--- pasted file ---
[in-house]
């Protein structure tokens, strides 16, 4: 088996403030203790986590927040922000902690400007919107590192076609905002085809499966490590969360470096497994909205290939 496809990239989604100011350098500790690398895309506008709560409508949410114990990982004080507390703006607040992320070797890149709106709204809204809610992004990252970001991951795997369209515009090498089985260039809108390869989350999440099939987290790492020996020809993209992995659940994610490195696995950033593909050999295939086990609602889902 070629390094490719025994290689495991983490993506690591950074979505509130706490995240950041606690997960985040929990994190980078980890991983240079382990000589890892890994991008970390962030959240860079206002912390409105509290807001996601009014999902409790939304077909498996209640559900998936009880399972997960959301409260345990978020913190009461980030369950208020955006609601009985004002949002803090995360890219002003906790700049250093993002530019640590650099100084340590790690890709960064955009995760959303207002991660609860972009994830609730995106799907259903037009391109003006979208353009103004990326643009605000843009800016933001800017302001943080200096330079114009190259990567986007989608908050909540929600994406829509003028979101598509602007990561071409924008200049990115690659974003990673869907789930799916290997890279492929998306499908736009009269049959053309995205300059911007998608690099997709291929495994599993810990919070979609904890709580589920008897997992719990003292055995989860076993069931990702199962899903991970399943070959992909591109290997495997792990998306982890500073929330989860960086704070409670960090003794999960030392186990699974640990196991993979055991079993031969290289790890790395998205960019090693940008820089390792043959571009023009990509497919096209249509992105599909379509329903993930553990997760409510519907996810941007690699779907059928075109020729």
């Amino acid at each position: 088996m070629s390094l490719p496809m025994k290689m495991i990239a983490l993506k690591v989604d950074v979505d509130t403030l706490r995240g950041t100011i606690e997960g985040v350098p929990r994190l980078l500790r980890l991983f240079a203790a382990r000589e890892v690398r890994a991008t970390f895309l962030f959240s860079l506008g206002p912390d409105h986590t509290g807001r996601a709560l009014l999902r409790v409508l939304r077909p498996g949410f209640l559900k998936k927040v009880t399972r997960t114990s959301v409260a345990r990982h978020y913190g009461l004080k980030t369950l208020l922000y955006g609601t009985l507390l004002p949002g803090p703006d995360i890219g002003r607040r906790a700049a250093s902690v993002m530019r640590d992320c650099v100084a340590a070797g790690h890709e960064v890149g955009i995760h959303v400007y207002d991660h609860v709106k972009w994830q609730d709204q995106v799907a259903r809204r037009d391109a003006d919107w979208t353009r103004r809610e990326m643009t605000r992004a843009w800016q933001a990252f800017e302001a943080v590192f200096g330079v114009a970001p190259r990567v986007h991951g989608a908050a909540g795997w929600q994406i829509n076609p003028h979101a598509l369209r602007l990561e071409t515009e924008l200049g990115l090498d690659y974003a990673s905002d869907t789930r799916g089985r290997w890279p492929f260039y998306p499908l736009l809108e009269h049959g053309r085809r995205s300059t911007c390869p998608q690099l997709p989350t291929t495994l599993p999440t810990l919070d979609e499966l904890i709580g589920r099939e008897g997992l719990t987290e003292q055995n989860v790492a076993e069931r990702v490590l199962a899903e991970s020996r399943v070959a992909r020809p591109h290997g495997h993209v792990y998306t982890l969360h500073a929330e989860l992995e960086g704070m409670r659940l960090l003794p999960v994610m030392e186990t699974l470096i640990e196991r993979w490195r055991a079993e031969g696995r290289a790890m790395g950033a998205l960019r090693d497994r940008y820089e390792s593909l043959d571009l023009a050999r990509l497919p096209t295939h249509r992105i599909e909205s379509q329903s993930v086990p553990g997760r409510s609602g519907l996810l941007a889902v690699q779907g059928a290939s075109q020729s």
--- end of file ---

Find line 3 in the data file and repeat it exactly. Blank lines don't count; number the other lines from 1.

């Amino acid at each position: 088996m070629s390094l490719p496809m025994k290689m495991i990239a983490l993506k690591v989604d950074v979505d509130t403030l706490r995240g950041t100011i606690e997960g985040v350098p929990r994190l980078l500790r980890l991983f240079a203790a382990r000589e890892v690398r890994a991008t970390f895309l962030f959240s860079l506008g206002p912390d409105h986590t509290g807001r996601a709560l009014l999902r409790v409508l939304r077909p498996g949410f209640l559900k998936k927040v009880t399972r997960t114990s959301v409260a345990r990982h978020y913190g009461l004080k980030t369950l208020l922000y955006g609601t009985l507390l004002p949002g803090p703006d995360i890219g002003r607040r906790a700049a250093s902690v993002m530019r640590d992320c650099v100084a340590a070797g790690h890709e960064v890149g955009i995760h959303v400007y207002d991660h609860v709106k972009w994830q609730d709204q995106v799907a259903r809204r037009d391109a003006d919107w979208t353009r103004r809610e990326m643009t605000r992004a843009w800016q933001a990252f800017e302001a943080v590192f200096g330079v114009a970001p190259r990567v986007h991951g989608a908050a909540g795997w929600q994406i829509n076609p003028h979101a598509l369209r602007l990561e071409t515009e924008l200049g990115l090498d690659y974003a990673s905002d869907t789930r799916g089985r290997w890279p492929f260039y998306p499908l736009l809108e009269h049959g053309r085809r995205s300059t911007c390869p998608q690099l997709p989350t291929t495994l599993p999440t810990l919070d979609e499966l904890i709580g589920r099939e008897g997992l719990t987290e003292q055995n989860v790492a076993e069931r990702v490590l199962a899903e991970s020996r399943v070959a992909r020809p591109h290997g495997h993209v792990y998306t982890l969360h500073a929330e989860l992995e960086g704070m409670r659940l960090l003794p999960v994610m030392e186990t699974l470096i640990e196991r993979w490195r055991a079993e031969g696995r290289a790890m790395g950033a998205l960019r090693d497994r940008y820089e390792s593909l043959d571009l023009a050999r990509l497919p096209t295939h249509r992105i599909e909205s379509q329903s993930v086990p553990g997760r409510s609602g519907l996810l941007a889902v690699q779907g059928a290939s075109q020729s």